The Welsh Secretary has added his voice to the UK Government's attack on the Scottish Government's plans for independence. In a speech in Durham this evening, David Jones argued that open borders and a shared currency are only guaranteed for Scotland through a 'no' vote in next year's referendum.
Alex Salmond believes an independent Scotland could retain the pound in a currency union with the continuing UK. But could it? If Scotland decided to leave the UK it would also be leaving the UK’s currency. The pound would of course continue to be the currency of the UK, and the laws and institutions that currently oversee our stable, resilient and successful currency -like the Bank of England- would continue in place. But a separate Scotland would sit outside those arrangements, and would need to put in place new currency arrangements of its own.
– Welsh Secretary David Jones MP
Meanwhile, First Minister Carwyn Jones, who last week claimed that Wales could seek to veto a currency union with an independent Scotland, has been speaking in Dublin. He chose the capital of the last country to leave the UK to explain how England should fit into a devolved United Kingdom.
He told the Institute of International and European Affairs that he opposed an English Parliament "unbalancing" the UK. The First Minister instead suggested special recognition of English concerns in Westminster, plus "significant transfers of power" from Whitehall to large city-regions of England.
The UK is changing and the referendum in Scotland has thrown new light on the fact things cannot carry on as they are. A debate about what the constitution should look like is needed. I believe the creation of a constitutional convention, giving a UK-wide perspective on the governance of each part of the UK and their relationship to one another, is the way forward. The current system, with different processes across the UK is not fair or sustainable.
What is clear is the need for mutual respect for devolved legislatures. There must be consistency in the way powers for the devolved bodies are conferred and defined in law. Powers should only remain at the centre if it is strictly necessary for them to do so. Each nation needs to know exactly where it stands if we are to work together as a family of nations within a strong United Kingdom.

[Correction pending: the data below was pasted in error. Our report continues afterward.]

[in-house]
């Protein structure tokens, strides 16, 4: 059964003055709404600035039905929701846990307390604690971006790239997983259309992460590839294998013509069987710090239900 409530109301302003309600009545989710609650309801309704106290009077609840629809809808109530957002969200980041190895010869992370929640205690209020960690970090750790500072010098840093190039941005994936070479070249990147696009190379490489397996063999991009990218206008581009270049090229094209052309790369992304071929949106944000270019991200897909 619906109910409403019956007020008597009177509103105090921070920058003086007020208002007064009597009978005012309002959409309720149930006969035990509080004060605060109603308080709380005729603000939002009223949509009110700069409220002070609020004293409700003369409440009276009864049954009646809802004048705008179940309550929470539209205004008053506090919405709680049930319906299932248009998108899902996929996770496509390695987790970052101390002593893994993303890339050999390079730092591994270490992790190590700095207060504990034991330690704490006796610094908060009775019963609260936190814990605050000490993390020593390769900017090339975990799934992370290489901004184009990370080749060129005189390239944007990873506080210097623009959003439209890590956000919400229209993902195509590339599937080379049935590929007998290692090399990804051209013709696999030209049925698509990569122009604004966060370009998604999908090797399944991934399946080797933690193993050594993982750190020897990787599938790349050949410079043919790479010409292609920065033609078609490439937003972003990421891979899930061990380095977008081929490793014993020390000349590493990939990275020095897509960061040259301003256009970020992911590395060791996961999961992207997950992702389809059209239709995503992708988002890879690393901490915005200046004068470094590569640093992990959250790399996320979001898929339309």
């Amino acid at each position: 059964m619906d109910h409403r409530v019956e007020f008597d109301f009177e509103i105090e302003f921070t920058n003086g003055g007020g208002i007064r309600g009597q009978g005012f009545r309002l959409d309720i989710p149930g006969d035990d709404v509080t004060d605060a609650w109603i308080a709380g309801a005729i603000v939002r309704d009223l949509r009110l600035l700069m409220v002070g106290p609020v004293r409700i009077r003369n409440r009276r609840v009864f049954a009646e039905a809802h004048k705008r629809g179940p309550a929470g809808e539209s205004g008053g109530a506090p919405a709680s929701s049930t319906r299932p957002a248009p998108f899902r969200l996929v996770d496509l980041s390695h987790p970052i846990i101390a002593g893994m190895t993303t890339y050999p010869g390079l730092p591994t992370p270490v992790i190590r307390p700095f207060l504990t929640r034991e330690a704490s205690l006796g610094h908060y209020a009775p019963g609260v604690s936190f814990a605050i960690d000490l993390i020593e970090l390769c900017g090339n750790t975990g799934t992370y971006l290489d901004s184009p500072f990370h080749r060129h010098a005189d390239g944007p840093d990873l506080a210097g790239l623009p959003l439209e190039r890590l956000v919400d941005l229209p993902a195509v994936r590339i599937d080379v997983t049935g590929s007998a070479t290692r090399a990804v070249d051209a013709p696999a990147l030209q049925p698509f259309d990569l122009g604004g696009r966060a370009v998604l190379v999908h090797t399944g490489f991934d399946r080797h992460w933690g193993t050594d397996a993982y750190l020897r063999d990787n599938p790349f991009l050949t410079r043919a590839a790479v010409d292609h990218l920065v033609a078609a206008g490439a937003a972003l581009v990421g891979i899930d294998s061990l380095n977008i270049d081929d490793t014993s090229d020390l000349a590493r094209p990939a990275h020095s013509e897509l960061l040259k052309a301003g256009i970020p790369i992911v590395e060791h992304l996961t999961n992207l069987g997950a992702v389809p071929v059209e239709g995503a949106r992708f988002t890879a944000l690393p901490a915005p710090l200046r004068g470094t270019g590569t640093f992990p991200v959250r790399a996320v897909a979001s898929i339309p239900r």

The Welsh Government has responded to the Institute of Welsh Affairs Opinion poll that shows
overwhelming support for the Assembly at least having its present powers but only 40% in favour of devolving income tax, with 43% against.
The opposition parties in Cardiff Bay have called on the First Minister to commit himself to calling a referendum on the issue by 2017 -and to supporting a cross-party campaign for a 'yes' vote.
This poll clearly shows that devolution is the settled will of the people of Wales, and that they support the First Minister’s vision of a strong Wales within a strong United Kingdom.
As far as any referendum on income tax is concerned, that is a matter for the future. The First Minister has made clear that the funding settlement for Wales needs to be reformed to make it fairer, before income tax powers are devolved. For now, the priority is to get the necessary legislation on the statue book so that the people of Wales can have the final say.
The opposition parties in the Assembly, who all support the devolution of income tax powers to the Welsh Government, are claiming that the latest poll findings show that a the First Minister needs to be less cautious about a referendum.